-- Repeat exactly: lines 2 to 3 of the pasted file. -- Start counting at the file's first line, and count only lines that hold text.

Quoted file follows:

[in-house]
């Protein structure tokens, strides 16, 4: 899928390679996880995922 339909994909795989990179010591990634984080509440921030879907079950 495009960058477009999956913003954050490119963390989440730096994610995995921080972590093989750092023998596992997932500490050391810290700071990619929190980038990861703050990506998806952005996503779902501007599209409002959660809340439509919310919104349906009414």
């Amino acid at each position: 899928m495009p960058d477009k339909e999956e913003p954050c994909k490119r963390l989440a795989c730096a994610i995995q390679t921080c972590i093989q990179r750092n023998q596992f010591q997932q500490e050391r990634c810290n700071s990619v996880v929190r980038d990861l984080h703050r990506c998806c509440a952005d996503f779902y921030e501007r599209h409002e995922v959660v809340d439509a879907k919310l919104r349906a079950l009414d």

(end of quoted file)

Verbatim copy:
């Protein structure tokens, strides 16, 4: 899928390679996880995922 339909994909795989990179010591990634984080509440921030879907079950 495009960058477009999956913003954050490119963390989440730096994610995995921080972590093989750092023998596992997932500490050391810290700071990619929190980038990861703050990506998806952005996503779902501007599209409002959660809340439509919310919104349906009414």
């Amino acid at each position: 899928m495009p960058d477009k339909e999956e913003p954050c994909k490119r963390l989440a795989c730096a994610i995995q390679t921080c972590i093989q990179r750092n023998q596992f010591q997932q500490e050391r990634c810290n700071s990619v996880v929190r980038d990861l984080h703050r990506c998806c509440a952005d996503f779902y921030e501007r599209h409002e995922v959660v809340d439509a879907k919310l919104r349906a079950l009414d």